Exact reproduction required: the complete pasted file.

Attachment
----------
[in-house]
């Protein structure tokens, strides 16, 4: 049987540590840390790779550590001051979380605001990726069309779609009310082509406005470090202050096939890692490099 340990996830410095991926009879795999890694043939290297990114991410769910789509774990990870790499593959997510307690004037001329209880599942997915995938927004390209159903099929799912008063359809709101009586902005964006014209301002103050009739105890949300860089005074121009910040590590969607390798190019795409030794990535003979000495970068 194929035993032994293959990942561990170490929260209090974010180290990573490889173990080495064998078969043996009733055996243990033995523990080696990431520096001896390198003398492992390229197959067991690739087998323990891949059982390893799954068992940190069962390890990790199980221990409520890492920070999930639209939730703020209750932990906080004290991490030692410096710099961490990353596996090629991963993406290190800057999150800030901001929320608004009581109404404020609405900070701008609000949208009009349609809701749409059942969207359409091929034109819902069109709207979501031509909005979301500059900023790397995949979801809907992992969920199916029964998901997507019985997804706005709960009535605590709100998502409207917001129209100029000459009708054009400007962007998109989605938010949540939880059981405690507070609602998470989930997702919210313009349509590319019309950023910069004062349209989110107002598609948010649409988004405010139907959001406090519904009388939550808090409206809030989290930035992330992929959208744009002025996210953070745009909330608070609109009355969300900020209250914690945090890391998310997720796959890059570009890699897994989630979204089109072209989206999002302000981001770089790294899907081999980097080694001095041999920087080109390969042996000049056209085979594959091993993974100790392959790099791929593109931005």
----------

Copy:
[in-house]
């Protein structure tokens, strides 16, 4: 049987540590840390790779550590001051979380605001990726069309779609009310082509406005470090202050096939890692490099 340990996830410095991926009879795999890694043939290297990114991410769910789509774990990870790499593959997510307690004037001329209880599942997915995938927004390209159903099929799912008063359809709101009586902005964006014209301002103050009739105890949300860089005074121009910040590590969607390798190019795409030794990535003979000495970068 194929035993032994293959990942561990170490929260209090974010180290990573490889173990080495064998078969043996009733055996243990033995523990080696990431520096001896390198003398492992390229197959067991690739087998323990891949059982390893799954068992940190069962390890990790199980221990409520890492920070999930639209939730703020209750932990906080004290991490030692410096710099961490990353596996090629991963993406290190800057999150800030901001929320608004009581109404404020609405900070701008609000949208009009349609809701749409059942969207359409091929034109819902069109709207979501031509909005979301500059900023790397995949979801809907992992969920199916029964998901997507019985997804706005709960009535605590709100998502409207917001129209100029000459009708054009400007962007998109989605938010949540939880059981405690507070609602998470989930997702919210313009349509590319019309950023910069004062349209989110107002598609948010649409988004405010139907959001406090519904009388939550808090409206809030989290930035992330992929959208744009002025996210953070745009909330608070609109009355969300900020209250914690945090890391998310997720796959890059570009890699897994989630979204089109072209989206999002302000981001770089790294899907081999980097080694001095041999920087080109390969042996000049056209085979594959091993993974100790392959790099791929593109931005």